+behave like regular ndarrays.
+
+The new *maskedarray* is what I eventually come up with. The
+main differences with the initial *numpy.core.ma* package are
+that MaskedArray is now a subclass of *ndarray* and that the
+*_data* section can now be any subclass of *ndarray*. Apart from a
+couple of issues listed below, the behavior of the new MaskedArray
+class reproduces the old one. Initially the *maskedarray*
+implementation was marginally slower than *numpy.ma* in some areas,
+but work is underway to speed it up; the expectation is that it can be
+made substantially faster than the present *numpy.ma*.
+
+
+Note that if the subclass has some special methods and
+attributes, they are not propagated to the masked version:
+this would require a modification of the *__getattribute__*
+method (first trying *ndarray.__getattribute__*, then trying
+*self._data.__getattribute__* if an exception is raised in the first
+place), which really slows things down.
+
+Main differences
+----------------
+
+ * The *_data* part of the masked array can be any subclass of ndarray (but not recarray, cf below).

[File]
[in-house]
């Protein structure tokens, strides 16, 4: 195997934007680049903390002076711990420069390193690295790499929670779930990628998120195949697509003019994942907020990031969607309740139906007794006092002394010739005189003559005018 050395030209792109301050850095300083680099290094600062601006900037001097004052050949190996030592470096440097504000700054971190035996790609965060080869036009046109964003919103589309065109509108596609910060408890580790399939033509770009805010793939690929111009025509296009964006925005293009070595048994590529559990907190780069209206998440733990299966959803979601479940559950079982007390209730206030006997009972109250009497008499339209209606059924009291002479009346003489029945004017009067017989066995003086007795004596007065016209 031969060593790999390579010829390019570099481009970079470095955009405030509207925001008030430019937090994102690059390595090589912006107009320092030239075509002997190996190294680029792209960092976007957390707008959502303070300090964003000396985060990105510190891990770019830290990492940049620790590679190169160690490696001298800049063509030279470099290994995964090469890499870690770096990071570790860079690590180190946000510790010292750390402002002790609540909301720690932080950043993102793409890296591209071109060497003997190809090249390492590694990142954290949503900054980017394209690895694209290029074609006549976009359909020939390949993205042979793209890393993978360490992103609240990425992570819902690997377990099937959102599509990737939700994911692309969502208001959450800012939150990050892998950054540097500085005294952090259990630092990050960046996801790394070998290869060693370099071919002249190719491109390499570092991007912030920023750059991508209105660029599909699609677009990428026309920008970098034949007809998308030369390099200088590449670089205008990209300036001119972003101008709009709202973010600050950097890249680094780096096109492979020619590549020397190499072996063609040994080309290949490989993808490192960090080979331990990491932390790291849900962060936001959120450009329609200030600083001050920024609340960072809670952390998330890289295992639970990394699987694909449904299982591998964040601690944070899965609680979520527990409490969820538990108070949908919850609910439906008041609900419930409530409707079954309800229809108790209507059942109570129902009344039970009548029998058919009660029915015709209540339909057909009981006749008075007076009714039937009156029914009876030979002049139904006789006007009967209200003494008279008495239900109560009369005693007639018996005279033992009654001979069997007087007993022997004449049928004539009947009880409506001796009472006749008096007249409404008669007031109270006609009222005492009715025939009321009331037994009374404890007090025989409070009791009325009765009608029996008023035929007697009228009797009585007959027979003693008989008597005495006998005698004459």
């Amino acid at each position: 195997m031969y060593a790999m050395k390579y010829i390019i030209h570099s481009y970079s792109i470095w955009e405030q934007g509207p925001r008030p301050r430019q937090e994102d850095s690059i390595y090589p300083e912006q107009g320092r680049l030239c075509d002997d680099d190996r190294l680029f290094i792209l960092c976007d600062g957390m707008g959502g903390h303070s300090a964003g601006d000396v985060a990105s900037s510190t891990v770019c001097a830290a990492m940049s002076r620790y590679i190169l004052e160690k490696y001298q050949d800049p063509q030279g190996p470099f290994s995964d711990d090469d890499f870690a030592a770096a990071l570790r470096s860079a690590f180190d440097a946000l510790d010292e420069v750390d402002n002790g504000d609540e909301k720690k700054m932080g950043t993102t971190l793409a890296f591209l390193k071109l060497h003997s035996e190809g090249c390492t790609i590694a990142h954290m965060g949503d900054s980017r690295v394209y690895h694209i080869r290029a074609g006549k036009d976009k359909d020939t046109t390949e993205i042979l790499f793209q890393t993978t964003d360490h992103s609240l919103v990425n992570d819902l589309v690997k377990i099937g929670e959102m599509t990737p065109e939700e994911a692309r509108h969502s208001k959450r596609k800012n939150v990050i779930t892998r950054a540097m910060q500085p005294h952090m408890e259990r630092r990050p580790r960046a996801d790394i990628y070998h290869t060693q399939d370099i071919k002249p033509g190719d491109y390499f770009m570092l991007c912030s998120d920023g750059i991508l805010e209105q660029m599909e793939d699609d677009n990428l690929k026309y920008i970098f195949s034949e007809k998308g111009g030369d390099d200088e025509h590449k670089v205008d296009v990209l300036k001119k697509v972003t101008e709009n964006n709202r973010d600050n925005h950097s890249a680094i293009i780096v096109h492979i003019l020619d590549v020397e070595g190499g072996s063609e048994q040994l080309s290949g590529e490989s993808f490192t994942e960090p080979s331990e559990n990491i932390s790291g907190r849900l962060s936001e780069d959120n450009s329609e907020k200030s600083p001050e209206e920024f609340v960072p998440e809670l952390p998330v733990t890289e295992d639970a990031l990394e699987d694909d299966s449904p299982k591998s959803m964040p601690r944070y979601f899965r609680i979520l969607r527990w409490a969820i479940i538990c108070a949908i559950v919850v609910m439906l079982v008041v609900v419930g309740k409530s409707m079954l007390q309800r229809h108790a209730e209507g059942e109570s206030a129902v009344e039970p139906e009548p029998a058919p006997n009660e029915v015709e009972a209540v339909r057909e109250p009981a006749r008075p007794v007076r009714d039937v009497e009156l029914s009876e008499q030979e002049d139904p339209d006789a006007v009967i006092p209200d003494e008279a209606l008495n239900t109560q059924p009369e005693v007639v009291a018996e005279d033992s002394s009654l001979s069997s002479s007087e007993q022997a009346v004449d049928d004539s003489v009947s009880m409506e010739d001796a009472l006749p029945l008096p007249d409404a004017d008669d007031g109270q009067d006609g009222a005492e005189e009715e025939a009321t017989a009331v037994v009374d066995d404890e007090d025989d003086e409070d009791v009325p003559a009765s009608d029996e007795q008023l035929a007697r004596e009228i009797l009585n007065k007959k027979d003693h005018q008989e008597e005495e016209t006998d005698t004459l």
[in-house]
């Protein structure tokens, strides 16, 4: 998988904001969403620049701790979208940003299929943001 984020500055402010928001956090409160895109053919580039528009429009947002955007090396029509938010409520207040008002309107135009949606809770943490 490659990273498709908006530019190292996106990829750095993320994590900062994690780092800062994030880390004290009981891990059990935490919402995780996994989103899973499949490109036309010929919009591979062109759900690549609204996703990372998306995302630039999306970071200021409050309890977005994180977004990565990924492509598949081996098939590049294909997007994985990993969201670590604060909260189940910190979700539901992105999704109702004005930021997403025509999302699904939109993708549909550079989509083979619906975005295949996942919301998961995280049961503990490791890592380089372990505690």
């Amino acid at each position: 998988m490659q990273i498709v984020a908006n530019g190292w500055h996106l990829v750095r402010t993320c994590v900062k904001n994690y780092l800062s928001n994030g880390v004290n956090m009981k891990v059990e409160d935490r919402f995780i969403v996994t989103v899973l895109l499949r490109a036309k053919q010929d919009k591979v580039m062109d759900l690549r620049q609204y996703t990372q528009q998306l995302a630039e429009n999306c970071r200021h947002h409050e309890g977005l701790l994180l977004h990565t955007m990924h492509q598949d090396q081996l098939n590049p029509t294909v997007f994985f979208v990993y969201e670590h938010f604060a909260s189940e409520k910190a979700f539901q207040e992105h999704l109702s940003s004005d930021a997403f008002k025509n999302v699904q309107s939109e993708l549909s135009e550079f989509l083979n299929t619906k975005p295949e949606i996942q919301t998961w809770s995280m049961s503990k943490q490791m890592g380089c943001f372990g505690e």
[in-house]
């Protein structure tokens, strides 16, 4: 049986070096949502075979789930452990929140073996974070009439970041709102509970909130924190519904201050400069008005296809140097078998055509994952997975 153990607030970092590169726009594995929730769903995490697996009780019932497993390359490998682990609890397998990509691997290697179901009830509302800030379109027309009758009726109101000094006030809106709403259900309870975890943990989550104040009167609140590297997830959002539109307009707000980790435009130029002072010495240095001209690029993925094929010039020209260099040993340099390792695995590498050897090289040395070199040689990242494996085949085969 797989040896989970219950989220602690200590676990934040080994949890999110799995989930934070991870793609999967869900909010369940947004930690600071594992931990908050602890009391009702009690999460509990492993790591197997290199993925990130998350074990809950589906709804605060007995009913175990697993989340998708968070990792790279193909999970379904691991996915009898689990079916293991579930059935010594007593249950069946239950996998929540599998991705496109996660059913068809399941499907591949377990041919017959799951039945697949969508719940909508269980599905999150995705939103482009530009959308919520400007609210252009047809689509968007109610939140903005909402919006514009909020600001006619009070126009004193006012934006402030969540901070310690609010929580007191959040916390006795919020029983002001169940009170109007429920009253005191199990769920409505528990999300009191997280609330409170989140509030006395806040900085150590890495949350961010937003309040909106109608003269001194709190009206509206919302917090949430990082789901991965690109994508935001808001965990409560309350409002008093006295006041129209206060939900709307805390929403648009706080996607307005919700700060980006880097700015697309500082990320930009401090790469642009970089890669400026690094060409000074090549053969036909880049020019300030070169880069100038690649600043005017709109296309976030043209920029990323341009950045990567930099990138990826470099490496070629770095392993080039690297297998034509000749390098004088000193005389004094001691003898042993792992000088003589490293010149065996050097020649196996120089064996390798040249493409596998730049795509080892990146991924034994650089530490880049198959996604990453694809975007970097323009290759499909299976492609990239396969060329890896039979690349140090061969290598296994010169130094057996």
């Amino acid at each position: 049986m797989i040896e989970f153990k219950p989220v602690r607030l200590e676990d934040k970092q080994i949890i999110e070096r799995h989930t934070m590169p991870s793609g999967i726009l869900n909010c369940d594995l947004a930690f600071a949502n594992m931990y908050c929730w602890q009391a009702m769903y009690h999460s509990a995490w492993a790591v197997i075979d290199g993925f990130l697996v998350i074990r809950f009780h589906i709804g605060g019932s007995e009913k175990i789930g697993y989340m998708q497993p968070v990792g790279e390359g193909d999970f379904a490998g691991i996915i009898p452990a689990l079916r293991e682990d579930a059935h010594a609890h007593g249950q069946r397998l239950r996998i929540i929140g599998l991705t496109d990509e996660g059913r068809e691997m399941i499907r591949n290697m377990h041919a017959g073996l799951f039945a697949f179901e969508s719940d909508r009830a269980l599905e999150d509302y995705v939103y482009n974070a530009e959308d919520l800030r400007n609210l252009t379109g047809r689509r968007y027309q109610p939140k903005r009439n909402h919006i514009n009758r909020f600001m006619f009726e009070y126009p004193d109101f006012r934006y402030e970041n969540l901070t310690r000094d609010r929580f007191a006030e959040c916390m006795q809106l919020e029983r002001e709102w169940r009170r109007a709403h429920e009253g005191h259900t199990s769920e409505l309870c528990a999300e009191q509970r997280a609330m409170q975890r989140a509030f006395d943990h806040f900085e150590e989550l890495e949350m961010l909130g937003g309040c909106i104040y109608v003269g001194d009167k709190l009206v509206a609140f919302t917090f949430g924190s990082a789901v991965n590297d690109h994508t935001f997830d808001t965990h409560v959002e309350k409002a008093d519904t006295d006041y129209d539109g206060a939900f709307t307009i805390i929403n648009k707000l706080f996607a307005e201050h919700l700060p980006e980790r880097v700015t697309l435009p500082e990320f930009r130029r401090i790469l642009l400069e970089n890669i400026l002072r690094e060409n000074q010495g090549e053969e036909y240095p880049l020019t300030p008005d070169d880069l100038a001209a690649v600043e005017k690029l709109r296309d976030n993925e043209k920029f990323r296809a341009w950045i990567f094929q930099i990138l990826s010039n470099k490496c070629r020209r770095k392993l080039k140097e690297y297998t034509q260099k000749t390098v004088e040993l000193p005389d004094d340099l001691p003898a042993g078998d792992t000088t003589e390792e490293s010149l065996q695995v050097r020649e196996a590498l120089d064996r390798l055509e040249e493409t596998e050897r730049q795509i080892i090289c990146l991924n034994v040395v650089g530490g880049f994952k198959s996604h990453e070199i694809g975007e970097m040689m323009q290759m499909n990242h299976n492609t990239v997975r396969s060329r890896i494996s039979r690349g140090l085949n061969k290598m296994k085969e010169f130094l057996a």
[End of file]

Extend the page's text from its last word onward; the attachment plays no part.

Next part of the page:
+ * *fill_value* is now a property, not a function.
+ * in the majority of cases, the mask is forced to *nomask* when no value is actually masked. A notable exception is when a masked array (with no masked values) has just been unpickled.
+ * I got rid of the *share_mask* flag, I never understood its purpose.
+ * *put*, *putmask* and *take* now mimic the ndarray methods, to avoid unpleasant surprises. Moreover, *put* and *putmask* both update the mask when needed.  * if *a* is a masked array, *bool(a)* raises a *ValueError*, as it does with ndarrays.
+ * in the same way, the comparison of two masked arrays is a masked array, not a boolean
+ * *filled(a)* returns an array of the same subclass as *a._data*, and no test is performed on whether it is contiguous or not.
+ * the mask is always printed, even if it's *nomask*, which makes things easie (for me at least) to remember that a masked array is used.
+ * *cumsum* works as if the *_data* array was filled with 0. The mask is preserved, but not updated.